The Bohemians: Mark Twain and the San Francisco Writers Who Reinvented American Literature

Penguin Pr. Mar. 2014. 336p. illus. notes. index. ISBN 9781594204739. $27.95; ebk. ISBN 9780698151628. LIT
San Francisco-based Tarnoff (A Counterfeiter's Paradise) chronicles the lives of four American writers—a young Mark Twain falls in with rising literary star Bret Harte, poet Charles Stoddard, and dark poetess Ina Coolbirth—living in the Bay Area from the early 1860s to 1878, a tumultuous time of boom and bust. Together, these "so-called Bohemians" carouse, chase fame, and heavily influence one another's work. Harte eventually takes on a mentorship role, becomes editor of The Overland, but ultimately his self-absorbed personality effectively dissolves the group. In the book's first half, Tarnoff successfully paints a grand portrait of San Francisco, bringing to life the friendship and rivalry of the writers. While the latter half of this title lacks the spirit infused into its beginning, Tarnoff describes admirably Twain's growth following his departure from the West Coast and his courtship of Olivia Langdon. Particular attention is paid to Twain's evolution from story writer to star author, with his publication of The Innocents Abroad in 1869.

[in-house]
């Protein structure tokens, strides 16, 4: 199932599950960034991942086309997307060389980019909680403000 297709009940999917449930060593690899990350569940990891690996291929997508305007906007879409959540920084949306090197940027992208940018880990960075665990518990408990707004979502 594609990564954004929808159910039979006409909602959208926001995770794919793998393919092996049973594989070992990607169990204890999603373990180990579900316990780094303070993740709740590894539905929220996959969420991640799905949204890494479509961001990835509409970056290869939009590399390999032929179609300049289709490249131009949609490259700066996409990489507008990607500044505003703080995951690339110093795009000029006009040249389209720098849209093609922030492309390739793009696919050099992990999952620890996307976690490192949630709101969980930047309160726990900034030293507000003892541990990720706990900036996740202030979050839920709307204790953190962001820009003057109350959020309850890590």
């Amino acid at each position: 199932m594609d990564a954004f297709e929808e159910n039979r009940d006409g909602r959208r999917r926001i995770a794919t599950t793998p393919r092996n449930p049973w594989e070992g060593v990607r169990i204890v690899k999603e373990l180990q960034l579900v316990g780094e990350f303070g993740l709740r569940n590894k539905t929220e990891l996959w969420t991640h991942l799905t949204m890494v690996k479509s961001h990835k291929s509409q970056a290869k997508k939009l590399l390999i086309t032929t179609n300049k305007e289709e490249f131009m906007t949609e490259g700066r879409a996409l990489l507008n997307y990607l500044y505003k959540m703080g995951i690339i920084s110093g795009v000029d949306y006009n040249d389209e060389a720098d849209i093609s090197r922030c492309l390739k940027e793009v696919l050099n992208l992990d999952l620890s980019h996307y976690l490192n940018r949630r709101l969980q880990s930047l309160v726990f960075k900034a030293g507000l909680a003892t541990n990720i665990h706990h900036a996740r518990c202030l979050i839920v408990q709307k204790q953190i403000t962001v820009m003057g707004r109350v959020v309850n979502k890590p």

VERDICT Readers hoping for a work wholly dedicated to the writers living in San Francisco during the period may be somewhat disappointed, as two of the four are not in the city for half of the years covered in the book. Recommended for fans of the authors, particularly Harte and Twain, and readers of American history, biography, and American literary history. [See Prepub Alert, 10/1/13.]
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